Biochemical properties help distinguish E. albertii from E. coli. A specific distinguishing characteristic is E. albertii’s general inability to ferment lactose, D-sorbitol, D-xylose, L-rhamnose, melibiose and dulcitol (1). In addition, E. albertii is unable to produce beta-D-glucuronidase (6). The most distinguishing biochemical process between the two Escherichia species is E. albertii’s inability to ferment D-sorbitol, a trait that is strongly associated to E. coli (8). Some other metabolic processes of E. albertii are its ability in some strains to ferment sucrose. It was previously known that E. albertii tested negative for sucrose fermentation; however, recently it has been discovered that 5 strains (19.2%) tested positive for sucrose fermentation and beta-galactosidase (1). The strains also fermented D-arabinose, D-fructose, D-galactose, D-mannose and ribose, but were unable to fertilize D-fucose, palatinose, sedoheptulose anhydride, L-sorbose, D-tagatose, D-turanose, and xylitol (8). E. albertii is unable to grow in KCN broth, cannot use malonate, and lacks acid production from D-xylose, D-arabitol, melibiose, and cellobiose (8).

6. Ecology

Since being reclassified as a new species part of the Escherichia group, more than half of the 282 E. albertii isolates were associated with diarrhea and/or gastroenteritis in humans (8). In addition, E. albertii has also been identified to cause mortality among birds, with the first notable incident being in December 2004 among redpoll finches (Carduelis flammea) in Alaska (11). In addition, presence of E. albertii has been noted in pig, cat, and environmental samples, and in raw meats as a contaminant (8). The exact prevalence of E. albertii are unknown; however, it is known to cause foodborne-illnesses by transmitting via food-borne routes including lettuce, ground beef, and turkey (3).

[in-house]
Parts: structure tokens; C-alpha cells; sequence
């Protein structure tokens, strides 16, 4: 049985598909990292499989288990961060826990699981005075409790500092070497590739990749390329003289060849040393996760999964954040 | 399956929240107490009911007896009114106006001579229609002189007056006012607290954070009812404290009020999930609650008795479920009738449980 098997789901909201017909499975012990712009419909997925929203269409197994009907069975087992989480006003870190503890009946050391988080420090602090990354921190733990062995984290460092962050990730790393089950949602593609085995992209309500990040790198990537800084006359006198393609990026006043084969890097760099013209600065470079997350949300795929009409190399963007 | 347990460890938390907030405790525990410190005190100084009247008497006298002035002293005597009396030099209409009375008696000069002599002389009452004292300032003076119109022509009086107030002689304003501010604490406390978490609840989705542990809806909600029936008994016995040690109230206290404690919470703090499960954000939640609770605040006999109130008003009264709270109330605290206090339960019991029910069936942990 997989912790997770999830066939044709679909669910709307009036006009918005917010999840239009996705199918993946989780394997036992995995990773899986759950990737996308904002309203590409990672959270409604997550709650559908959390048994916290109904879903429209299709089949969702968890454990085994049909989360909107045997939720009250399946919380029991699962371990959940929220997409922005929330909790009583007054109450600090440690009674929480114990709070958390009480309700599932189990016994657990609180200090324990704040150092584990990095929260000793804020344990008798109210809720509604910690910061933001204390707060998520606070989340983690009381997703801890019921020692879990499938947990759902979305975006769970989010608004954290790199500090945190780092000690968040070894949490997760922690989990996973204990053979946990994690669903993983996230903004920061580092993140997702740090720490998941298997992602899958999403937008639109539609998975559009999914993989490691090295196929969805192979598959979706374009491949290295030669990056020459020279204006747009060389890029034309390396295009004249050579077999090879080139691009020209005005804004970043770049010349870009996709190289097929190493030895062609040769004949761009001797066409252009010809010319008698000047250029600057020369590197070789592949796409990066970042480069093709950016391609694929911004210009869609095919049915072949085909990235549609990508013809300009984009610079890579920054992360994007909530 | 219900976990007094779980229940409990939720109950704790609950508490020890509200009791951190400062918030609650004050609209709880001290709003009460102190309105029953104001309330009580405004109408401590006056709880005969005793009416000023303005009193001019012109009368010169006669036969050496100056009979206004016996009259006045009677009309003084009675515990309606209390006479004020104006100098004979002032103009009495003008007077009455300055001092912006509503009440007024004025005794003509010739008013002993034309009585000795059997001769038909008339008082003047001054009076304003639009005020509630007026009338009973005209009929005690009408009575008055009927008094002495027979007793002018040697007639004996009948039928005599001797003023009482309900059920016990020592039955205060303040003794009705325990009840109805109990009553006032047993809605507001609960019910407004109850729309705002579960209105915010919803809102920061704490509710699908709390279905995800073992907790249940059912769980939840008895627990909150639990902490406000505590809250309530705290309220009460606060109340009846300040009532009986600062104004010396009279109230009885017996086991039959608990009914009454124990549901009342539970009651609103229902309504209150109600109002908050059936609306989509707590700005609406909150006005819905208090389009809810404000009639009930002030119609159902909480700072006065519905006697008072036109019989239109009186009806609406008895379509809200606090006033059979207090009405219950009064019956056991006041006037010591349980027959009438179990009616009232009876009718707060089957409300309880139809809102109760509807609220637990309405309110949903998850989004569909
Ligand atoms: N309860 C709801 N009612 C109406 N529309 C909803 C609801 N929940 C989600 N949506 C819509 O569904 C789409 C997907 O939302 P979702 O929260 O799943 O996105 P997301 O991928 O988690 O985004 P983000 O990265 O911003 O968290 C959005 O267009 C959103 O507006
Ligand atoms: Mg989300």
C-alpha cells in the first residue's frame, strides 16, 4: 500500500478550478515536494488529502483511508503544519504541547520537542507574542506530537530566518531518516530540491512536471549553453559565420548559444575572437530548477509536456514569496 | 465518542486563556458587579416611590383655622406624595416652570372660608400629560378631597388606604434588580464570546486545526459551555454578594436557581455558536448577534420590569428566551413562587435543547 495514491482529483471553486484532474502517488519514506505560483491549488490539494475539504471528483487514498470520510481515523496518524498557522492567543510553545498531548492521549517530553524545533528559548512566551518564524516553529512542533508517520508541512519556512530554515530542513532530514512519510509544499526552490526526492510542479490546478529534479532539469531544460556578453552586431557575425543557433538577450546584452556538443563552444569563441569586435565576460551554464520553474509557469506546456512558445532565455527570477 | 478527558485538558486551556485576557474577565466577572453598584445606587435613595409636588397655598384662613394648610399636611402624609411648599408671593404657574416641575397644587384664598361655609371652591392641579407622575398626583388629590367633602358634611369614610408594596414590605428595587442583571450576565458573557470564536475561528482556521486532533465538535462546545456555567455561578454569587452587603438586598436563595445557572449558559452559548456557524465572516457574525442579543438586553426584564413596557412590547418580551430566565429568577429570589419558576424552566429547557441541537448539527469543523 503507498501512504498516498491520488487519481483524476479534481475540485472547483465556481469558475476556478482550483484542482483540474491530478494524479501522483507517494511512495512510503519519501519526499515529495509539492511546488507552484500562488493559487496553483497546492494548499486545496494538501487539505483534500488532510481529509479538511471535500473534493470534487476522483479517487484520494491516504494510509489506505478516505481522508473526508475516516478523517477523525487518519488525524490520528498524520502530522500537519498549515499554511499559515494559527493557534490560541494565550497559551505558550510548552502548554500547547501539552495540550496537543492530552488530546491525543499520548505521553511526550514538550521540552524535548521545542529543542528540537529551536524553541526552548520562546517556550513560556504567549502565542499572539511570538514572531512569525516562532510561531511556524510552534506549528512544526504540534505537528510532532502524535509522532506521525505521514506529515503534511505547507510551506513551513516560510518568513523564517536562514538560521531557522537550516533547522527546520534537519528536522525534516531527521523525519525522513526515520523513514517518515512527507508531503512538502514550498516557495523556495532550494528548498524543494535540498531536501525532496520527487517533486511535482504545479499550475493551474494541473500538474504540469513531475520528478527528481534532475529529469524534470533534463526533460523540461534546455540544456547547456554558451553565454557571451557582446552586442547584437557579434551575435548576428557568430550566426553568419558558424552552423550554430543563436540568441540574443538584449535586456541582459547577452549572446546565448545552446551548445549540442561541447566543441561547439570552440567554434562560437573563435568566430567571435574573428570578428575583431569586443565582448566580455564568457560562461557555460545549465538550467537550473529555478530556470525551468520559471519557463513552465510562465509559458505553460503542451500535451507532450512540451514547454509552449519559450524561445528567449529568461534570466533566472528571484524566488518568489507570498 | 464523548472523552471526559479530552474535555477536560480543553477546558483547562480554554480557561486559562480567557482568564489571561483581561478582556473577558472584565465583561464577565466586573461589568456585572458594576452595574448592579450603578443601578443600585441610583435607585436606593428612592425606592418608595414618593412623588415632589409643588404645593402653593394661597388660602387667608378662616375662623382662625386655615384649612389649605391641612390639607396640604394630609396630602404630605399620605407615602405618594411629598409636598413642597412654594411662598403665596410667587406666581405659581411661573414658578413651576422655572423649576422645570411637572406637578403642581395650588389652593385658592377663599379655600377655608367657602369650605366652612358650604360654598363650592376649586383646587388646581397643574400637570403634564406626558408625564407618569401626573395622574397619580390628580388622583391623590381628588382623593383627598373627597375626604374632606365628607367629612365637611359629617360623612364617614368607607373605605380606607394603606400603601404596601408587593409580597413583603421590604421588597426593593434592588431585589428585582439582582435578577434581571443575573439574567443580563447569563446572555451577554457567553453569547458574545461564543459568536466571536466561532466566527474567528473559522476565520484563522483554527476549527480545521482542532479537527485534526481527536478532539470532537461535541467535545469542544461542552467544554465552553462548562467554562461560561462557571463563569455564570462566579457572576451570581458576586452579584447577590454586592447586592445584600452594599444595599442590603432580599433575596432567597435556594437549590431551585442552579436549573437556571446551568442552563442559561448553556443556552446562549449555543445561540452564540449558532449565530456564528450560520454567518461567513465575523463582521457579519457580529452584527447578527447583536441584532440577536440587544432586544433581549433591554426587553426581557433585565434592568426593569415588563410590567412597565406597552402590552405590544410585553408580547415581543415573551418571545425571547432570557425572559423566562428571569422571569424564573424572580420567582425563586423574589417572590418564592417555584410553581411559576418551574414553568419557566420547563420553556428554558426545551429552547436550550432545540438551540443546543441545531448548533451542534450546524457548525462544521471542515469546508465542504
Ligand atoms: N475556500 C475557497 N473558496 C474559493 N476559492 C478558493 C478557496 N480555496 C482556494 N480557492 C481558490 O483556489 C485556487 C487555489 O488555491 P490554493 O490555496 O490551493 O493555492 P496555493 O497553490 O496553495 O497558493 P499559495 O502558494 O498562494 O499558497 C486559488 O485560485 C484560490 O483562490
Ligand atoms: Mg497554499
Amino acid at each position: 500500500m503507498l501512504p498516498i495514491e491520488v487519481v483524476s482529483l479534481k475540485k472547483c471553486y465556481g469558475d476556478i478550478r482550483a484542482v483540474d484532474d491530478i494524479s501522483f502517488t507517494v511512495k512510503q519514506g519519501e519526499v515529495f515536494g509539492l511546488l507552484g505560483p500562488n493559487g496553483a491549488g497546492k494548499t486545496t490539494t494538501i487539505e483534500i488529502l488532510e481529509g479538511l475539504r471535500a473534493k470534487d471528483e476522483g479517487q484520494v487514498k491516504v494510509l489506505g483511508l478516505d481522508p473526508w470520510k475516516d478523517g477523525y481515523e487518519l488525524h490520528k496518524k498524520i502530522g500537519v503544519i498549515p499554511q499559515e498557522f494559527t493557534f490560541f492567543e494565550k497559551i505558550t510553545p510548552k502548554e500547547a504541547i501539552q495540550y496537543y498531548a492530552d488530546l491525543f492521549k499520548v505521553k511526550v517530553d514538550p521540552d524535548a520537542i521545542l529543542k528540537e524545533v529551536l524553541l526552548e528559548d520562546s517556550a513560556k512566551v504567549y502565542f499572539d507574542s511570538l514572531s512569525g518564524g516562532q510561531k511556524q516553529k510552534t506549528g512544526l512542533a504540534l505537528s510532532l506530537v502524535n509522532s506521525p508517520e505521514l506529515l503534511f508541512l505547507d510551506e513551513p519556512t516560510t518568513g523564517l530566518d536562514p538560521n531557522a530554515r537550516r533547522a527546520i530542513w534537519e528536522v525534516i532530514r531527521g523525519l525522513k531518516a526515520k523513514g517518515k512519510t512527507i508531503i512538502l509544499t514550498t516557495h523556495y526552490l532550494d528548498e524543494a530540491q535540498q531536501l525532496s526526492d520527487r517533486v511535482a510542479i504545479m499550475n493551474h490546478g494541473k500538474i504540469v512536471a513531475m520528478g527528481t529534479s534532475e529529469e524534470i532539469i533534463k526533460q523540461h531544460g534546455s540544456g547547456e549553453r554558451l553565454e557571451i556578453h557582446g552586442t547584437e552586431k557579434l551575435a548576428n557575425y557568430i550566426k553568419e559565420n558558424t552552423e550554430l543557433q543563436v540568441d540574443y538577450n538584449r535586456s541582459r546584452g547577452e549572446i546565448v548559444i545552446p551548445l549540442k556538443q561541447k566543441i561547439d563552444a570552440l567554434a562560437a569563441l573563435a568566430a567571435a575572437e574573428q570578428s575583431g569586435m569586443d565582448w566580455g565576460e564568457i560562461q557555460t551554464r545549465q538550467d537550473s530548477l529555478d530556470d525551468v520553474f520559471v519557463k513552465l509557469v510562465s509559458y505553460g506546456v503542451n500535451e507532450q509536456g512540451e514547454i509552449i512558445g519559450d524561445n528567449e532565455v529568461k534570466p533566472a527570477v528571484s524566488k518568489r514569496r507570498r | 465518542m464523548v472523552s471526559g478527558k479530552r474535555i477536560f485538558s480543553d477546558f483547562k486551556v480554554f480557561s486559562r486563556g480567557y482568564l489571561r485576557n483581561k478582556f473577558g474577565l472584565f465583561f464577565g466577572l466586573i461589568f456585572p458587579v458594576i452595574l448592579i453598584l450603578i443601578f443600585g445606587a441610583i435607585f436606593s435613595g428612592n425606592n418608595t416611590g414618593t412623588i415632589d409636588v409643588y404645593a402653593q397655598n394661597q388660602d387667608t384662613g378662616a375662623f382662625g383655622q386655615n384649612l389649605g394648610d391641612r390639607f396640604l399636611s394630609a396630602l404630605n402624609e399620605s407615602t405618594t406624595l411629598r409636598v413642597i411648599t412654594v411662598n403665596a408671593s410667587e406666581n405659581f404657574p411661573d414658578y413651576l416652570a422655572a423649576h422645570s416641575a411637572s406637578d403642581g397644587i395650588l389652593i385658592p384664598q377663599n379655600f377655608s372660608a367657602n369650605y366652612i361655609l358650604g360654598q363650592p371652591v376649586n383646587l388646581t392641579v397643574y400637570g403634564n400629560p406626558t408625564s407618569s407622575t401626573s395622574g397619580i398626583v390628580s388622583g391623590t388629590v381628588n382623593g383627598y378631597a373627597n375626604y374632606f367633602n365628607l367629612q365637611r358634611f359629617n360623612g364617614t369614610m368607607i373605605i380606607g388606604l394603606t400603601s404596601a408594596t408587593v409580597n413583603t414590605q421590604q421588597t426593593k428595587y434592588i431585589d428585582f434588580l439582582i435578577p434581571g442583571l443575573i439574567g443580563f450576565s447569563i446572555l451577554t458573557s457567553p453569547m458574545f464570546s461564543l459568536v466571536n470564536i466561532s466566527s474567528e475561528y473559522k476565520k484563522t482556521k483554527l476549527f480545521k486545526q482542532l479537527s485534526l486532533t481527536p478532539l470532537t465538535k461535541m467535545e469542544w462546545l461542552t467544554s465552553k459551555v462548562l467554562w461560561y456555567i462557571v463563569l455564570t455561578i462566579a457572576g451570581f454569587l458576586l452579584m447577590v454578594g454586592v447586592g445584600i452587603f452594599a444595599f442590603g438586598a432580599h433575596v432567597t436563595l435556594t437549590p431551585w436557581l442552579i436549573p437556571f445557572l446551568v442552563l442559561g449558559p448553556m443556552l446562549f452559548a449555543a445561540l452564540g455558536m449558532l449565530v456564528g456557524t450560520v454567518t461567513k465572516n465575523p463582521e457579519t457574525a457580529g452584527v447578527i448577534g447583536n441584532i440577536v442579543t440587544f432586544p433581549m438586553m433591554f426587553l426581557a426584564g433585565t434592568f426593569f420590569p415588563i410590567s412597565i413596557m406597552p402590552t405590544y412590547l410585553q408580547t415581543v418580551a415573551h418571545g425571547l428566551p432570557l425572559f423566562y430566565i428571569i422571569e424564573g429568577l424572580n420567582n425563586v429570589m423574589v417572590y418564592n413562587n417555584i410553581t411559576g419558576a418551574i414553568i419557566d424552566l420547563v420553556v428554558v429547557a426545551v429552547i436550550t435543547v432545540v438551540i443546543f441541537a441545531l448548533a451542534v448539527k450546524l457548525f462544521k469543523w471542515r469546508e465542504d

7. Pathology

From the initial discovery of Escherichia albertii in the 1990s, the correlation between E. albertii infection and gastrointestinal infections have been suspected and researched through a variety of experiments (12). Since 2003, 282 isolates of E. albertii have been identified with 144 of these strains being associated with diarrhea and/or gastroenteritis in humans (12). E. albertii’s genome contains the eae-gene, which encodes for an integral membrane protein known as intimin (1). This gene is also present in enterohemorrhagic and enteropathogenic Escherichia coli (EHEC, EPEC), however unlike E. coli, E. albertii isolates also indicated presence of the cytolethal distending toxin B gene, which encodes for cell arrest during the cell cycle, leading to cell distention and eventually cell death (13).

E. albertii has been identified as an intestinal pathogen for humans, (1) and various other organisms including finches (12) and chickens (11). A 2013 study established that E. albertii was the primary pathogen responsible for gastroenteritis outbreak at a restaurant in Japan that had previously been attributed to eae-positive E.coli. E. albertii infection caused 28 people to experience vomiting, diarrhea, and fever after a dinner party. Researchers evaluated fecal samples of symptomatic diners and found that E.albertti was the sole enteropathogen present in 21 of the samples. Seven samples were positive for both E.albertii and eae-positive E.coli O183:H18. Only three samples were positive for E.coli O183:H18 (3). This study was critical in establishing the food-borne nature of E.albertii as well as distinguishing how infection presents as symptoms in humans. Further research has established infected poultry as a vector for transmission to humans (13).

As of 2017, E. albertii colonization in the human body were being studied and observed through rat intestinal mucosa and the translocation of E. albertii from the intestinal lumen to the Mesenteric Lymph Nodes and liver was focused on. E. albertii crosses the epithelial lining of the intestines by infecting M cells, which are part of the human body’s innate immune response, through transcytosis (14). This resulted in a reduced immune response in Peyer’s patches, which monitor the intestinal bacterial population and typically prevent the pathogenic bacteria in the intestines, allowing the microbe to spread and infect the body (14).

8. Current Research